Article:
Without giving the matter much thought, many people shift effortlessly between Windows, Mac, iOS, Android, Chrome and other operating environments no matter where they are or what they’re doing. But what may be easy for end users creates a quandary for many vendors. A very few—Apple and Google, mainly—stick with their own homogeneous, proprietary OSs and UIs (the Mac OS and iOS for the former, Android and Chrome for the latter).
Commercial OEMs face greater challenges in working with customers and then fulfilling and anticipating their needs. Dell’s new commercial client solutions are an excellent example of what transpires when a vendor gets it right.
The new products leverage a range of form, function, quality and innovation features and significantly expand the number of applications and use cases where Dell solutions can be applied. For example, Dell has added notable new models across its entire Latitude family, including the value (3000), mainstream (5000), high-end (7000) and hard use (Rugged) lines. The standouts here are the Latitude 13 7000 Series, a sleek 2-in-1 Ultrabook/tablet, and the Latitude 14 Rugged, a highly mobile laptop for the most extreme industrial and military applications.
In contrast, Dell’s new OptiPlex 9020 and 3020 Micro PCs are designed to support desktop computing without cluttering the desktop itself. These compute modules are tiny in comparison to most PCs (in fact, they’re 67% smaller than Dell’s smallest conventional PC form factor) and can be easily concealed or even attached to the back of Dell displays.
Regarding displays, Dell’s new solutions approach the market at what might be called the high and large end. The Dell UltraSharp 27 Ultra HD 5K Monitor offers jaw-droppingly sharp resolution that will make you feel like putting your old HD monitors out of their misery. The new Dell 55 looks more like a widescreen LCD TV than a computer monitor but can support full PC functions, including support for up to 16 participants using Dell’s new Chromebox for meetings.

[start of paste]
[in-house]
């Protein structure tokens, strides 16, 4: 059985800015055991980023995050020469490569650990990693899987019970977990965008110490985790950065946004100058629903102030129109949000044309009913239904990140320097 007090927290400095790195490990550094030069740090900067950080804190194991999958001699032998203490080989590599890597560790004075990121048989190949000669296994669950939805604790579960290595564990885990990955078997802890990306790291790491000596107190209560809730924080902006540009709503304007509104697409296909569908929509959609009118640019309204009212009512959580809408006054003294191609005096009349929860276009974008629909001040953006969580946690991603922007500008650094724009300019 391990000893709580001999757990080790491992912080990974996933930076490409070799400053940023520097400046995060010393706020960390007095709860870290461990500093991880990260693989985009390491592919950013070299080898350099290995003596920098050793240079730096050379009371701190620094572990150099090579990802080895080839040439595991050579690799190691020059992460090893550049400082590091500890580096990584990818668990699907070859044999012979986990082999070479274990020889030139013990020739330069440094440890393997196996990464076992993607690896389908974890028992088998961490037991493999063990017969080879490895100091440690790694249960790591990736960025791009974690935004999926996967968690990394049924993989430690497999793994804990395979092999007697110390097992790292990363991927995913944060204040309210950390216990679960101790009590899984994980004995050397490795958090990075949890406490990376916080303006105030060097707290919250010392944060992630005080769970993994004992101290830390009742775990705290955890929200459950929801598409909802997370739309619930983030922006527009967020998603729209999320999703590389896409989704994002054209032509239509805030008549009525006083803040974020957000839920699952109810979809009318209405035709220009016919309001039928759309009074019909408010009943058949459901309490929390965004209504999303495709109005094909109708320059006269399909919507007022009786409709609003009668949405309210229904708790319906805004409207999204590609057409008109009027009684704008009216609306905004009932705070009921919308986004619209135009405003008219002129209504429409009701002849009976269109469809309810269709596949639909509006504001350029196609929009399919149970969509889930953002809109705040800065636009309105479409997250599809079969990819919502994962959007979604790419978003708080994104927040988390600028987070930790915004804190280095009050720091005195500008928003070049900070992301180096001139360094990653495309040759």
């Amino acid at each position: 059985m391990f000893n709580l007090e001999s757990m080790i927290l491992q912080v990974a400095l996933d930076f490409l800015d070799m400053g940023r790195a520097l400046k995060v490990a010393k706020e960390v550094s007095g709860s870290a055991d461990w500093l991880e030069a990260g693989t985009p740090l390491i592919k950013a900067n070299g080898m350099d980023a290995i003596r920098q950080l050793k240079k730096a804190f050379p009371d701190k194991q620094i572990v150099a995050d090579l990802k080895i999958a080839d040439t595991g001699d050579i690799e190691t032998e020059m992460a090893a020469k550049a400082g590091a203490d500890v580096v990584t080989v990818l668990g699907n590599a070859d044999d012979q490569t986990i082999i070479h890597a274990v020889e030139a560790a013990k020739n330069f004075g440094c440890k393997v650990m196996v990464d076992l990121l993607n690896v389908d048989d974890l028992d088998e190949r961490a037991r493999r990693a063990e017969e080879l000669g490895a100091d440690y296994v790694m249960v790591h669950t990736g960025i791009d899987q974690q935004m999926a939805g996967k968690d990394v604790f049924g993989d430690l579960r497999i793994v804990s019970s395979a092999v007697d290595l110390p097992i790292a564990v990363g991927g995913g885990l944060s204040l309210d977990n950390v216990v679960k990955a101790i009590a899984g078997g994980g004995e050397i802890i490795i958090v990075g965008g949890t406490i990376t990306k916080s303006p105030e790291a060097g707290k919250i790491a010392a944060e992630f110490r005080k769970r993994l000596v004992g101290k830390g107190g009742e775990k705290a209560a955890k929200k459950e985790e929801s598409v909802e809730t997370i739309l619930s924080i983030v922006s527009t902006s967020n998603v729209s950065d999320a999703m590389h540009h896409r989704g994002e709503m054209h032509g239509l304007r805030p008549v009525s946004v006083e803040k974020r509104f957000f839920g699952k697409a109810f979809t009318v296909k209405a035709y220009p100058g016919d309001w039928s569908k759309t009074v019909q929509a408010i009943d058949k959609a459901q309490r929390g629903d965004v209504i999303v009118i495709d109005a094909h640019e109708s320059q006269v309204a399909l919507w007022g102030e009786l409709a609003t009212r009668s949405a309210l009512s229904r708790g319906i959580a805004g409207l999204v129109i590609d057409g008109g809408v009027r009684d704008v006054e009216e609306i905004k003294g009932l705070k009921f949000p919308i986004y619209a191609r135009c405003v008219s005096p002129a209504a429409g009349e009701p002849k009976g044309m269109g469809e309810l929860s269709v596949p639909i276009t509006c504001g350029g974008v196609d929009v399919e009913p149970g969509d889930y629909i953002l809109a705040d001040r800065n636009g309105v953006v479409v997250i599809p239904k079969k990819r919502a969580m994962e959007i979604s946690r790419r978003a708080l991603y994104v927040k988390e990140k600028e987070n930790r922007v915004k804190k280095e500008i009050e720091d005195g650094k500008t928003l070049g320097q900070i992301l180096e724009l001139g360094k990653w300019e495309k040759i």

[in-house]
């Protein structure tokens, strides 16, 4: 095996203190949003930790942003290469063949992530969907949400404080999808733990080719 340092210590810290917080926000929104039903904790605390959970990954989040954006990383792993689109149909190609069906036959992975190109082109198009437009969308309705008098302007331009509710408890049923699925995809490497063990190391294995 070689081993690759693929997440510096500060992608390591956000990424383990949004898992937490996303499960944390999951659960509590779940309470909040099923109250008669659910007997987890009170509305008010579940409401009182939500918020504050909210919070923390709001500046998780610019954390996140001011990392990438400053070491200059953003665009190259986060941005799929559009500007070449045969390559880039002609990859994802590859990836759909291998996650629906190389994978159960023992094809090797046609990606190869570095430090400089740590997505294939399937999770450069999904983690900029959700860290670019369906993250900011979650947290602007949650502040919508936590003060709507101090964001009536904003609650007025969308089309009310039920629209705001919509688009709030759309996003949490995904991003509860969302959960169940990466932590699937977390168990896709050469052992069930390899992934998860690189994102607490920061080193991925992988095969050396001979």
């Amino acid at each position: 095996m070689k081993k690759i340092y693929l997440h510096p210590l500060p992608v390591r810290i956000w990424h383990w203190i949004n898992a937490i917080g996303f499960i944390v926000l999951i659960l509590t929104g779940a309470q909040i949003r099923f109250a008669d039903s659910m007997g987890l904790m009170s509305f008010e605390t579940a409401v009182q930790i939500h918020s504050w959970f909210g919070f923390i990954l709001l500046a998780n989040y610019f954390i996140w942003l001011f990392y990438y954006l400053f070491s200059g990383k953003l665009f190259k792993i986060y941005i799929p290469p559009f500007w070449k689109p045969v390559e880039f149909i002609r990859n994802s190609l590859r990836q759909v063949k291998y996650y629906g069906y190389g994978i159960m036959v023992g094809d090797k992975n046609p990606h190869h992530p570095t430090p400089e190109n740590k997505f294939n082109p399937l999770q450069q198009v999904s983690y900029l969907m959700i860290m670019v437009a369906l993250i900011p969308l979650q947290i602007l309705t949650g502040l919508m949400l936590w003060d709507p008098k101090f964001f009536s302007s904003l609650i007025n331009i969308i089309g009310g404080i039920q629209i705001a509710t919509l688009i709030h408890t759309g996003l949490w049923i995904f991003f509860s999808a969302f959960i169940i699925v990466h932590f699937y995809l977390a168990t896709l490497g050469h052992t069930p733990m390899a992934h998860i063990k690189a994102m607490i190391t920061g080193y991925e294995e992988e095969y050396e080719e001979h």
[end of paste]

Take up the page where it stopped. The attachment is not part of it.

Speaking of which, Chromebox for Meetings, along with the standard Dell Chromebox are perhaps the most intriguing of these new solutions and represent a considerable extension of the company’s relationship with Google. Exactly how and how well Dell Chromebox solutions will play out commercially is hard to tell, but the success the company has enjoyed with Chromebooks and other Google-enabled devices makes these new solutions a good bet.
Finally, Dell’s new KACE K1000 Express solution further extends the company’s muscular approach to providing the tools customers need to deal with extensive, complex, often unwieldy commercial client environments and infrastructures. These may not be the Dell products that first spring to mind, but they surely make life easier for the IT staff managing these environments and more secure for owner organizations.
Overall, these latest offerings offer clear insights into Dell’s efforts as a commercially-focused vendor. Rather than pursuing innovation for innovation’s sake, the company instead focuses on solving the common, real-world problems its customers face day in and day out. During the past half-decade, Dell has also stepped up its design game to the point that it can and does compete head-to-head with some of the industry’s heaviest hitters.
The company’s main competitive advantage may be that continuing laser focus on fulfilling businesses’ evolving computing needs and requirements, in any locale and circumstance. If past success is any measure of future opportunities, these newest Dell commercial client solutions should find many ready and willing customers.